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ROBERT L. MATHIS JOHN H.

JACKSON

Chapter 9

Training Human Resources

SECTION 3
Training and Developing Human Resources

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PowerPoint Presentation by Charlie Cook The University of West Alabama

Learning Objectives
After you have read this chapter, you should be able to:
Define training and discuss why a strategic approach is important. Discuss the four phases of the training process. Identify three types of analyses used to determine training needs.

Explain internal, external, and e-learning as training delivery approaches.


Give an example for each of the four levels of training evaluation. Describe the importance of intercultural competence training for global employers.

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Nature of Training
Training
A process whereby people acquire capabilities to aid in the achievement of organizational goals.

Includes both hard and soft skills

Poorly trained employees may perform poorly and make costly mistakes

New Context of Training


Organization Competitiveness and Training
Training makes organizations more competitive Training helps retain valuable employees Training is no longer the first casualty of a business downturn.

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Nature of Training
Knowledge Management and Training
Identifying and leveraging organizational intellectual capital to create value and be competitive.

Training as a Revenue Source


Marketing training with or alongside products can contribute significantly to a firms revenues.

Integration of Performance and Training


Training is moving closer to the job to achieve real time learning. Training is using more real-world problems to increase employee learning.
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Performance Consulting

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Performance Consulting
Performance Consulting
A process in which a trainer and the organizational client work together (bundled solution) to determine what needs to be done to improve results Performance consulting approach:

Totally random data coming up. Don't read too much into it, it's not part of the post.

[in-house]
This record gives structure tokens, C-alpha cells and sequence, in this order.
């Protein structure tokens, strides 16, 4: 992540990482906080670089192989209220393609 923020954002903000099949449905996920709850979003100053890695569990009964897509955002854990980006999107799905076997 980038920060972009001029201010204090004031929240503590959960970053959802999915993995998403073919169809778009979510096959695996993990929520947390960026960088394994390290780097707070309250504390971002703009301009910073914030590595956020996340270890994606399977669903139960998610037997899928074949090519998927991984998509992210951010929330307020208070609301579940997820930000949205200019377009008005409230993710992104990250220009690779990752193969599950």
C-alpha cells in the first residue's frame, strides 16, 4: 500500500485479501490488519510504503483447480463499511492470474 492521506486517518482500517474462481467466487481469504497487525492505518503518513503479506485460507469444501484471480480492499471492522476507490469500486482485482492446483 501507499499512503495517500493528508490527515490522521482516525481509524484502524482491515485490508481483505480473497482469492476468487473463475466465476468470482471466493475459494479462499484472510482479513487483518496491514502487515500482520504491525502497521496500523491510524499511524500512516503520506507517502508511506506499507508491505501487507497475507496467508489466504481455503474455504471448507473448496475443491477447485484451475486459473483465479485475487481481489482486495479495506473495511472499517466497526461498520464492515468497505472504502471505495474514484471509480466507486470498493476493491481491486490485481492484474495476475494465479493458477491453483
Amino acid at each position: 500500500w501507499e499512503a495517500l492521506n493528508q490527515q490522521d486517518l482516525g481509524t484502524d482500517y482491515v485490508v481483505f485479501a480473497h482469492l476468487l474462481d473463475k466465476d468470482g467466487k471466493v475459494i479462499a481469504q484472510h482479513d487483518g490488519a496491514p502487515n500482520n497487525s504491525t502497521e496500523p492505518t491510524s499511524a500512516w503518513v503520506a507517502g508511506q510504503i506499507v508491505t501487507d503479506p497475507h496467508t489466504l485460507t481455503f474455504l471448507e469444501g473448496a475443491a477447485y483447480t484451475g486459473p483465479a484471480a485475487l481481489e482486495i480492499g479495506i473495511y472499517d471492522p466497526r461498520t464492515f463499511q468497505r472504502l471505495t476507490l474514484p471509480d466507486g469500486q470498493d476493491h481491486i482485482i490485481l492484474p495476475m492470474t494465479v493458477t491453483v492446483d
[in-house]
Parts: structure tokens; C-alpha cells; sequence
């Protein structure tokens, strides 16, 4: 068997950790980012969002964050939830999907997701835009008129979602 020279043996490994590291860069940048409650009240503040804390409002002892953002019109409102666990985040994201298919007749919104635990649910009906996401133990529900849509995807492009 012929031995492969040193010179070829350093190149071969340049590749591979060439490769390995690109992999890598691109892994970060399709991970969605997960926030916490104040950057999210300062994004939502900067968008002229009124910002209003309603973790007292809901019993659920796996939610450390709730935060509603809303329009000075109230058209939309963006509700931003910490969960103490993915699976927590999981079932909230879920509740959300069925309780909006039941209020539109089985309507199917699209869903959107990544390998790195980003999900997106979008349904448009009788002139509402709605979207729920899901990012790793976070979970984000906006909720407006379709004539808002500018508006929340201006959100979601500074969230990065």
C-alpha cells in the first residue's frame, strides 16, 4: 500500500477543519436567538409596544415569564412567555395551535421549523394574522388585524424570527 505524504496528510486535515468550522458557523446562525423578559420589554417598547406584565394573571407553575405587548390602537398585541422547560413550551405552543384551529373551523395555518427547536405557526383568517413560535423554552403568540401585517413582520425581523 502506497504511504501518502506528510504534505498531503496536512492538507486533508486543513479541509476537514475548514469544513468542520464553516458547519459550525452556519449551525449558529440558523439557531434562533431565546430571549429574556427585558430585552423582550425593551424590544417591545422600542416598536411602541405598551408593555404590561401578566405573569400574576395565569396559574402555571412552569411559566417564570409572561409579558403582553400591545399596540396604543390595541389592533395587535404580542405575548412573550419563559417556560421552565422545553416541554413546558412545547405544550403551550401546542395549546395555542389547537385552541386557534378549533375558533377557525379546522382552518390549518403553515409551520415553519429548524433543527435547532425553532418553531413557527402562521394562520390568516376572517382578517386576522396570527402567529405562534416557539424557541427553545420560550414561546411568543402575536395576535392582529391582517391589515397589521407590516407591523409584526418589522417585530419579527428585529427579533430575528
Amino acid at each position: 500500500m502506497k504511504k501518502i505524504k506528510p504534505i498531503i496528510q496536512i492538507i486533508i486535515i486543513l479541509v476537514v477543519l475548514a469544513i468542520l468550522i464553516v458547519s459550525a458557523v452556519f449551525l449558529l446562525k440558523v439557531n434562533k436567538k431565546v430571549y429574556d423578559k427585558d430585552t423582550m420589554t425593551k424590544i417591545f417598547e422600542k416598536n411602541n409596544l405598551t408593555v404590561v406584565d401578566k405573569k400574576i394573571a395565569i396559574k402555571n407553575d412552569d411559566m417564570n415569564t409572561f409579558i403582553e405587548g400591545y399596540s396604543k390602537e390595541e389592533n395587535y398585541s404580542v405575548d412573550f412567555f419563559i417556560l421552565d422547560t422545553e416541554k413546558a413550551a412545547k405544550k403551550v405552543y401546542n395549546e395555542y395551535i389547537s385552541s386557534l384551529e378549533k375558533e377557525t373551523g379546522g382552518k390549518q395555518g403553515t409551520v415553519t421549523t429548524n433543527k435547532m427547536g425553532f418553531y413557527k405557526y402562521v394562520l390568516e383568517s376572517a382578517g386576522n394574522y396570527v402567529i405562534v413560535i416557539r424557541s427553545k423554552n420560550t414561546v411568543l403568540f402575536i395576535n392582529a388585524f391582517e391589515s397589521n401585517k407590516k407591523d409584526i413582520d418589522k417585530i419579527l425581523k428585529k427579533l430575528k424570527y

Focusing on identifying and addressing root causes of performance problems. Recognizing that the interaction of individual and organizational factors influences employee performance. Documenting the actions and accomplishments of high performers and comparing them with actions of more typical performers.

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Linking Organizational Strategies and Training

Source: Based on ideas from Lisa A. Burke and Joseph V. Wilson III.

Figure 92 97

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Benefits of Strategic Training


HR and Training Professionals
Are more likely to get involved with the business, partner with operating managers to help solve problems, and to make significant contributions to organizational results. Are less likely to chase fads or the hottest or latest type of training gimmick. Are less likely to think that training alone can solve most employee or organizational performance problems.

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Training and Global Strategies


Successful development of global strategies is inhibited primarily by training deficits such as:
Workforces with disparate competencies A declining pool of U.S. employees willing to go overseas Slow, expensive, and inflexible on campus training options

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Developing Strategic Training Plans


A good training plan deals with the following questions:
Is there really a need for the training?
Who needs to be trained? Who will do the training?

What form will the training take?